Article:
Press "Enter" to skip to content

Washington University looking into how Greitens used grant funds


JEFFERSON CITY, Mo. — Testimony in the House committee’s investigation is causing a private university to look into how Gov. Eric Greitens used grant money he was awarded.

Washington University in St. Louis become aware of the potential misuses of fund following the public release of the second report from the House Special Investigative Committee on Oversight along with hundreds of pages of source documents and testimony.

Former Greitens aide Danny Laub told the Attorney General’s Office — which conducted the interview — that he got paid by both Greitens and a grant in early 2015 as he promoted one of Greitens’ books while working to launch the now-governor’s political campaign.

Administered by Washington University the grant, from John Templeton Foundation, is prohibited from being used to influence the outcome of any specific public election.

The St. Louis Dispatch reported Greitens won the grant worth $362,000 in 2010 for his book “Resilience: Hard-Won Wisdom for Living a Better Life.”

During his testimony, Laub was asked if he was paid by Washington University. He said, “Yes. I received two checks from this grant.”

Records made public Wednesday afternoon of Laub’s interview indicate he received two checks of $3,250 from Washington University in early 2015 that were funded through the grant.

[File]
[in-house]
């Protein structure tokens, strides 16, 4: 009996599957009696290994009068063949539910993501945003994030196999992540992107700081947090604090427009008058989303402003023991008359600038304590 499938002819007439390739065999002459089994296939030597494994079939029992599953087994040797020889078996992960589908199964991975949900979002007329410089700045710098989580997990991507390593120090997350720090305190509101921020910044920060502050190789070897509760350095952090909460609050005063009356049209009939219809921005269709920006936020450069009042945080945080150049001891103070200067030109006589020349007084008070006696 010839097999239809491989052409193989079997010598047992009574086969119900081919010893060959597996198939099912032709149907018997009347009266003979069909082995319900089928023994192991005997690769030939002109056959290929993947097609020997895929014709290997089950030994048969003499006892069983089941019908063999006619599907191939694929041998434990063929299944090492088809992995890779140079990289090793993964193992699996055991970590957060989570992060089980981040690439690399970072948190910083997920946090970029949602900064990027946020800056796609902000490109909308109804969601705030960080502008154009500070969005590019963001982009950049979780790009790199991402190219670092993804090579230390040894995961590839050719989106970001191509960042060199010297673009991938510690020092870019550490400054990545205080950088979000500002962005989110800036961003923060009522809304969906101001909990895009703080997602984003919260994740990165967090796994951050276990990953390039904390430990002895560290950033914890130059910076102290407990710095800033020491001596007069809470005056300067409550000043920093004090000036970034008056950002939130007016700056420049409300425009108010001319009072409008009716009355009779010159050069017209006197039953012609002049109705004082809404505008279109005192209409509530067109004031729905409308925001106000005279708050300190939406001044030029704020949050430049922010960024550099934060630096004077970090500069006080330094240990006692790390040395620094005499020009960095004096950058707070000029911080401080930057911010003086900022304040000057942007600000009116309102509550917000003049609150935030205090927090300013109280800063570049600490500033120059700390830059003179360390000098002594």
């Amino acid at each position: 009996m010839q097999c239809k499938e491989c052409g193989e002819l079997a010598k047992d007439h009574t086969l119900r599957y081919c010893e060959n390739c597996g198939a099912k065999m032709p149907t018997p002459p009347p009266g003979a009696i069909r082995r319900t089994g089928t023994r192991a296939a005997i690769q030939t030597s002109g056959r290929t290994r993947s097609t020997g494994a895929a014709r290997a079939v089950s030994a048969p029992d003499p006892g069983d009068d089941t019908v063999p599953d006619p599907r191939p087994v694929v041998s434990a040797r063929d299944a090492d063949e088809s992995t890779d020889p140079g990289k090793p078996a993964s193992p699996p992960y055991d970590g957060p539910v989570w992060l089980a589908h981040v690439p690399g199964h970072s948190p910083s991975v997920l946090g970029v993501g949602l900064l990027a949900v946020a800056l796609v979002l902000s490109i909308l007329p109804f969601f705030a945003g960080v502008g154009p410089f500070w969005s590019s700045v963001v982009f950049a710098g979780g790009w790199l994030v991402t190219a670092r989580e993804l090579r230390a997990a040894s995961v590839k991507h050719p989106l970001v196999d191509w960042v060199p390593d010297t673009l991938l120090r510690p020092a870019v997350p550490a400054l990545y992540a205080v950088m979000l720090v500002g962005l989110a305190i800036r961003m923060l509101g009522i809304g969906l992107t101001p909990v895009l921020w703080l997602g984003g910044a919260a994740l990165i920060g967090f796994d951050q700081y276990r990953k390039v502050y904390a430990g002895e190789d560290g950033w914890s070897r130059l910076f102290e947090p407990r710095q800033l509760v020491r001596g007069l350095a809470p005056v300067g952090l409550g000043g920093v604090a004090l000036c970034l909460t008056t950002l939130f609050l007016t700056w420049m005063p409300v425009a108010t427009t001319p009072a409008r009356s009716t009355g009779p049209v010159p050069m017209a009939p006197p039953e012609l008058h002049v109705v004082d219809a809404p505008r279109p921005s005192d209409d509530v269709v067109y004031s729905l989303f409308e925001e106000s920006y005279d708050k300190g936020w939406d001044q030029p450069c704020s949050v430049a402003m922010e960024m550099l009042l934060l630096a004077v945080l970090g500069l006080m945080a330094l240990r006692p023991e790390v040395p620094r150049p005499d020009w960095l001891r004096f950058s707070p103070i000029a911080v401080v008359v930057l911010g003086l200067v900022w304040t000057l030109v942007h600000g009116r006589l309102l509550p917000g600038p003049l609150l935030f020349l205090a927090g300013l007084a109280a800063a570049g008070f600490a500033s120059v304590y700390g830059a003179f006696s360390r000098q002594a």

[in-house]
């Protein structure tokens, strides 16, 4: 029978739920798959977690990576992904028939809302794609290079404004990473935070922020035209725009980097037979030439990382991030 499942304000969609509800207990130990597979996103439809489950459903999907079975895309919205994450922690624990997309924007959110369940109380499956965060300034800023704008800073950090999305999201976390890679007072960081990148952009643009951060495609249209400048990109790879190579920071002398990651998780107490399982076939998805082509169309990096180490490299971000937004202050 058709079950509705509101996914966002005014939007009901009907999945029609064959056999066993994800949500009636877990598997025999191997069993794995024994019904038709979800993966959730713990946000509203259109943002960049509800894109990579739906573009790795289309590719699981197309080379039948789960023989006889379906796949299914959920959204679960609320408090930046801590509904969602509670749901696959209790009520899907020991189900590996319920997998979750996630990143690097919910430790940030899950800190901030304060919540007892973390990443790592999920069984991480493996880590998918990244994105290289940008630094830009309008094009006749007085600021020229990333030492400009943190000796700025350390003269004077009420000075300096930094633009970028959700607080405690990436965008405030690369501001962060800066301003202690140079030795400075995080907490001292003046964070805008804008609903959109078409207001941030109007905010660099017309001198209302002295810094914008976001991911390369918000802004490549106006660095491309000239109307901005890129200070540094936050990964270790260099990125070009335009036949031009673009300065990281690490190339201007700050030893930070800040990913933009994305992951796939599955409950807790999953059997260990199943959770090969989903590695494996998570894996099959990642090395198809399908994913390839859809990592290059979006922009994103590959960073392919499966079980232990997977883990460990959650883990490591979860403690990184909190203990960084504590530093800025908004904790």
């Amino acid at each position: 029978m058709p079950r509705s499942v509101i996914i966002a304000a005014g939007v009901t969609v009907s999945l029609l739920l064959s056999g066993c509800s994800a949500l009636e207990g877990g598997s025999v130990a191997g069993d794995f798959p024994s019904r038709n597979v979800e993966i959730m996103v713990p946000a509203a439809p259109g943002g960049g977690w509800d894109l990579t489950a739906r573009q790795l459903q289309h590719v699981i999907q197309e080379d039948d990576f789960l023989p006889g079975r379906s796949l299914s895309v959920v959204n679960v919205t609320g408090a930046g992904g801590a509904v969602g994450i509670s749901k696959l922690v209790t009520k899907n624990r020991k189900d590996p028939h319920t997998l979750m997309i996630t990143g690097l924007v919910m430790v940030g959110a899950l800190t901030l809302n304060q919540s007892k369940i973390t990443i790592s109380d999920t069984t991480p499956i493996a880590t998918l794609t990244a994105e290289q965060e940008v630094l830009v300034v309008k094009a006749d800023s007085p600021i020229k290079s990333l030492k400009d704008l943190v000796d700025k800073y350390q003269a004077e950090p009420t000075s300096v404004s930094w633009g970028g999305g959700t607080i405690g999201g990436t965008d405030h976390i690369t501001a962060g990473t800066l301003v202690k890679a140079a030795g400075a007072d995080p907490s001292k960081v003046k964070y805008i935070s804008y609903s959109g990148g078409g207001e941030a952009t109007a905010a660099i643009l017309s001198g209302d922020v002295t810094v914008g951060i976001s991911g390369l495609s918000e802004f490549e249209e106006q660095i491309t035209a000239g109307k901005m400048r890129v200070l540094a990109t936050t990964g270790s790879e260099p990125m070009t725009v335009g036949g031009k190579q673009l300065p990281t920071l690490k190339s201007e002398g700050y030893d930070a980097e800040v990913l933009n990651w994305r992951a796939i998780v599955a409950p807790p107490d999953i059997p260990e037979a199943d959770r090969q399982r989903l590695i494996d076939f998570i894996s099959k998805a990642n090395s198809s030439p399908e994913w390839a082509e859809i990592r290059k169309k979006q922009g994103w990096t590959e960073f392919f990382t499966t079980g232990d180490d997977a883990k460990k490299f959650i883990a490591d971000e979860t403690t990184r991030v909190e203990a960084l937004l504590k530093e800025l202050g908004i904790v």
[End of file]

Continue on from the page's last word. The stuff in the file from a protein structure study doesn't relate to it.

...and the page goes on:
Laub was also asked if the grant was for Greitens’ book. “I believe so. I wasn’t intimately involved in that process, but I believe so,” Laub responded. He understood the Greitens could spend the grants on “‘Resilience’-related things”  but recognized he knew little about the actual details.

While Greitens was promoting his book, other political related meetings would be set up for the same cities.

“So when he was in New York or when he was in California and he was doing media hits, that he could also set up national donor meetings,” Laub testified.

“The thought was to have them doing a little bit of work on his book tour to see how they performed.”

Washington University’s vice chancellor for campus communication said the take “accountability seriously” and they are “looking into the matter to ensure the funds were used appropriately.”